From initial arrest, a suspect is treated unfairly, in order to wear them down and get them to confess. It makes life easier for all the officials involved if the accused admits guilt. They can all go home early, a job well done. If a suspect readily admits guilt they will be treated decently from then on but the innocent will be bombarded with officials descending on them, clipboard in hand, in order to get them to confess to crimes that never happened.

"Admit guilt and you will get a lighter sentence."

"Admit guilt and you will get certain privileges."

"Admit guilt and you will be allowed more phone calls."

"Admit guilt and we will send you to a better prison."

Everything is a ploy to get the innocent to confess.

You could be left in a cell for hours without food or drink, the level of persuasion quite subtle or the tactics could be intimidating or even physically brutal.

I used to think that no one could ever get me to confess to things I hadn't done -- they would have to rip my heart out first but if you are so deprived of sleep, worn down by continual verbal bombardment of people who hold ultimate power over you with real threats of violence it is quite possible for an innocent person to confess to anything just so the pain, emotional and otherwise, will cease. The innocent will confess when interrogation is intensive and there is no realistic way of ever proving their innocence. They find they have been painted into a corner by the very system that should have defended them.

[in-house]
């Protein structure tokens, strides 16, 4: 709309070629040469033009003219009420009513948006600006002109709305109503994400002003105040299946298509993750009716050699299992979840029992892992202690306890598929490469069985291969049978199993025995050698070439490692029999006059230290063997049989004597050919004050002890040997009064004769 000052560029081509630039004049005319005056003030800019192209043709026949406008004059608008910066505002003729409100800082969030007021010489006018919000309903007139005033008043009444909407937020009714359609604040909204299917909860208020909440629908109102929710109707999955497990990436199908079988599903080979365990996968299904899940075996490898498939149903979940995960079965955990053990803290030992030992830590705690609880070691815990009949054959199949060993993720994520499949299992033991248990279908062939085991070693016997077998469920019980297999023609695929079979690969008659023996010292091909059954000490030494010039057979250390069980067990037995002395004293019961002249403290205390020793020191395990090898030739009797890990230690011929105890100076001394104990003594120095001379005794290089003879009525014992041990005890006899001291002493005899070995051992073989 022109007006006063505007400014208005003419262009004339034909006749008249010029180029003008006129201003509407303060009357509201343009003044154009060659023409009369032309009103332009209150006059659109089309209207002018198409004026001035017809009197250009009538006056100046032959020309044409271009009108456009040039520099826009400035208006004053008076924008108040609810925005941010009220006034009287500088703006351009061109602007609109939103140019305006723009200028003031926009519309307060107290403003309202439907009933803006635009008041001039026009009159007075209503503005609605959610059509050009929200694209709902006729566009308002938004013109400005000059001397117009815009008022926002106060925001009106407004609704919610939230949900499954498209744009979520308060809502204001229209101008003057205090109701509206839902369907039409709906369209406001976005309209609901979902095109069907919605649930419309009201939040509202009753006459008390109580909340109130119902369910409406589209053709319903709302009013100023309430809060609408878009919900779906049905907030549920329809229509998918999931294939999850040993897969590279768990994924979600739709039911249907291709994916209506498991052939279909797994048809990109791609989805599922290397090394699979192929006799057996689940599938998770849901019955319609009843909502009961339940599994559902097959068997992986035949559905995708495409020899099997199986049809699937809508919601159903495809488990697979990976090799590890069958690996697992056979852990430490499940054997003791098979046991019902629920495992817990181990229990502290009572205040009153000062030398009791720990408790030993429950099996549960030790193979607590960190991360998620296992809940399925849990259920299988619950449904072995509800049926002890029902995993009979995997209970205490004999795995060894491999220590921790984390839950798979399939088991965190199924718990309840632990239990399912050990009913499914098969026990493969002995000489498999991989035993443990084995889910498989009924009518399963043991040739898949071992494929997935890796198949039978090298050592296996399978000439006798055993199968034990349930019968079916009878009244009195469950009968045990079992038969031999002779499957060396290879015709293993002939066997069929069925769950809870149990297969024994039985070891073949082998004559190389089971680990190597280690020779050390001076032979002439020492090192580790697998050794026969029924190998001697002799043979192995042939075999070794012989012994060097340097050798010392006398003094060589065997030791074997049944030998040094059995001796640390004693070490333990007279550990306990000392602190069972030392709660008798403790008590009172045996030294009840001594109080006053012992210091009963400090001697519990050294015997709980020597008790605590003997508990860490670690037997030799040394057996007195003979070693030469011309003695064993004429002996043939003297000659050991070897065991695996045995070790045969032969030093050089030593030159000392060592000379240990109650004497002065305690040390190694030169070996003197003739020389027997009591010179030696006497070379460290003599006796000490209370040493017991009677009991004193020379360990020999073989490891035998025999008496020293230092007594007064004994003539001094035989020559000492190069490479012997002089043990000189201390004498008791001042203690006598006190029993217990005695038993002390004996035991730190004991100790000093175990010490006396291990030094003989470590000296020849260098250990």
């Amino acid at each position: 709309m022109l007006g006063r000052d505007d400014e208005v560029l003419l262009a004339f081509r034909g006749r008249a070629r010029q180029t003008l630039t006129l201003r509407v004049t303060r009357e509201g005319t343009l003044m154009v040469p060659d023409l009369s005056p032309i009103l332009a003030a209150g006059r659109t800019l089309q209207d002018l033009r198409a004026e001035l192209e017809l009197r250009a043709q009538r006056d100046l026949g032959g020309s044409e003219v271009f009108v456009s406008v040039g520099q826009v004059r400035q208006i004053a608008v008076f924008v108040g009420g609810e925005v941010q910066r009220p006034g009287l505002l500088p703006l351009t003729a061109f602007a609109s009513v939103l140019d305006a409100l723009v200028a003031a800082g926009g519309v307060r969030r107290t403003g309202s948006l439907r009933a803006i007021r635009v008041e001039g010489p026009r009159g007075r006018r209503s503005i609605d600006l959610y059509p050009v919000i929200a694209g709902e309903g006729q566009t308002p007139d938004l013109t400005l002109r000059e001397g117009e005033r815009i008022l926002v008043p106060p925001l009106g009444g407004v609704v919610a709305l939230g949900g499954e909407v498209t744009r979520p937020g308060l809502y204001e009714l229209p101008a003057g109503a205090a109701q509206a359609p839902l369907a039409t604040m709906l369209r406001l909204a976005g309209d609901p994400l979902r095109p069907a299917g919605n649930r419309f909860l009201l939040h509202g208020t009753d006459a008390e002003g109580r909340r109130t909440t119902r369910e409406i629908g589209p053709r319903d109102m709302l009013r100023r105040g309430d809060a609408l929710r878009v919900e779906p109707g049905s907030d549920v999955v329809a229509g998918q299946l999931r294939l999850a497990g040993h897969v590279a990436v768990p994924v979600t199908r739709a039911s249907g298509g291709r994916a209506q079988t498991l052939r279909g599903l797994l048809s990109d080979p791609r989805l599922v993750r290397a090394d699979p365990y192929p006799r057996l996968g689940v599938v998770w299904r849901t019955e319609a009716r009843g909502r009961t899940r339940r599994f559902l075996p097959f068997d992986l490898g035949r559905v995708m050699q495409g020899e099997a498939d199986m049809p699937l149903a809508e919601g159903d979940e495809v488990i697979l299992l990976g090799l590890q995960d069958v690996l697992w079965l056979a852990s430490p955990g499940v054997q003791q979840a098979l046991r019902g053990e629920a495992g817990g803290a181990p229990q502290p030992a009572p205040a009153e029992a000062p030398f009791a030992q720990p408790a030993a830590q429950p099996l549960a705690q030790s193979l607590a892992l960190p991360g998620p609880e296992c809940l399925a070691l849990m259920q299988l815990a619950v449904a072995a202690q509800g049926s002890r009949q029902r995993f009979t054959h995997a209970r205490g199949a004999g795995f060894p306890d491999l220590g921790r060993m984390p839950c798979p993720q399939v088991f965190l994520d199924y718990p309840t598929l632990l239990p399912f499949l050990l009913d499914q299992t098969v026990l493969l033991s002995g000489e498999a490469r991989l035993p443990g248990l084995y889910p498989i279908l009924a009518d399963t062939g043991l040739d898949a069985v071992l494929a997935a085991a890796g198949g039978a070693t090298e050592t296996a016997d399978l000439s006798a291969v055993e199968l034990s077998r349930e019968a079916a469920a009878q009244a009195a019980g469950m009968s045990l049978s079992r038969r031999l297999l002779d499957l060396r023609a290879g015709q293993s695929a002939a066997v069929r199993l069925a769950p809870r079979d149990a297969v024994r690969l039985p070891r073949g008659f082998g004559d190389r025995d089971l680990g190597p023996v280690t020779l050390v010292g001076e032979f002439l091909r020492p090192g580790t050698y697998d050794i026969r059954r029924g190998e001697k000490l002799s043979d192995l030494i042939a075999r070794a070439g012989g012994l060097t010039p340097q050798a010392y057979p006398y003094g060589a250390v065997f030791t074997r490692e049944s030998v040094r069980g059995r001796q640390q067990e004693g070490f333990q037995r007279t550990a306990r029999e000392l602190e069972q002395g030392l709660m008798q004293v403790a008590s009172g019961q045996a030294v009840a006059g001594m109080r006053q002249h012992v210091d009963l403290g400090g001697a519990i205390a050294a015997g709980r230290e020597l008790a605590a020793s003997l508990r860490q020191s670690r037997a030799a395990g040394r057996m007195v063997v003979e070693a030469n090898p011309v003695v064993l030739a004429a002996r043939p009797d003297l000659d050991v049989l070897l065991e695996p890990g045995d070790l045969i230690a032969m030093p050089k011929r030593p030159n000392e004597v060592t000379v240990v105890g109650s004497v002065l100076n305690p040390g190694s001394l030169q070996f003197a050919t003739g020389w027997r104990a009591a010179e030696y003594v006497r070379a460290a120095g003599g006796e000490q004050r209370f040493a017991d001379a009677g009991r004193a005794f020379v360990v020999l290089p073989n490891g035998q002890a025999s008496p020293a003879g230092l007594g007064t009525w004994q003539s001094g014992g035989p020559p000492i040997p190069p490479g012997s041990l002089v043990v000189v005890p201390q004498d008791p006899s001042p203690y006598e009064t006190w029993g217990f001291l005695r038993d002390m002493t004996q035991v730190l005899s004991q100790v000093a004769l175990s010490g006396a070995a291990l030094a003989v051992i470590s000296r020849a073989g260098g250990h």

The following paragraphs are genuine extracts from a letters written by an innocent man who is currently serving an indeterminate sentence for crimes he did not commit. He had no alternative but to admit guilt or he would never even face the prospect of release. On an indeterminate sentence in the UK it is possible to be detained for up to 99 years if the prisoner does not admit guilt and accept treatment, so what hope for the innocent? They are faced with a bureaucratic nightmare!